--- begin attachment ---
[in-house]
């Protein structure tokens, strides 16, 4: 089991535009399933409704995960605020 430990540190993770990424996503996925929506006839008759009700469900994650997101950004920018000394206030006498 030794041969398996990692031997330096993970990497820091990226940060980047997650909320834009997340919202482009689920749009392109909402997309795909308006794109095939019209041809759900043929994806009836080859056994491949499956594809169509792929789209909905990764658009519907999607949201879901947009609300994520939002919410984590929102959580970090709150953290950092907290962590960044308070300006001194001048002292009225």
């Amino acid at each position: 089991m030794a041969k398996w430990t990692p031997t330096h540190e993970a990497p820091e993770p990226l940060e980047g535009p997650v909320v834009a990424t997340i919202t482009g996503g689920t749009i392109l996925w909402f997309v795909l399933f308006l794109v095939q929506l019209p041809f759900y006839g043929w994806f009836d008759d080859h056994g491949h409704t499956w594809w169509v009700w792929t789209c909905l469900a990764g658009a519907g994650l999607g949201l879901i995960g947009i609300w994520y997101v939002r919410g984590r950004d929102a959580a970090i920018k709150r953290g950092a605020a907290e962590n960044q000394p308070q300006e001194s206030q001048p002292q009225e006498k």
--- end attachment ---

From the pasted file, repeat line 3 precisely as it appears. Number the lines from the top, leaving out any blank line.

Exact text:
């Amino acid at each position: 089991m030794a041969k398996w430990t990692p031997t330096h540190e993970a990497p820091e993770p990226l940060e980047g535009p997650v909320v834009a990424t997340i919202t482009g996503g689920t749009i392109l996925w909402f997309v795909l399933f308006l794109v095939q929506l019209p041809f759900y006839g043929w994806f009836d008759d080859h056994g491949h409704t499956w594809w169509v009700w792929t789209c909905l469900a990764g658009a519907g994650l999607g949201l879901i995960g947009i609300w994520y997101v939002r919410g984590r950004d929102a959580a970090i920018k709150r953290g950092a605020a907290e962590n960044q000394p308070q300006e001194s206030q001048p002292q009225e006498k």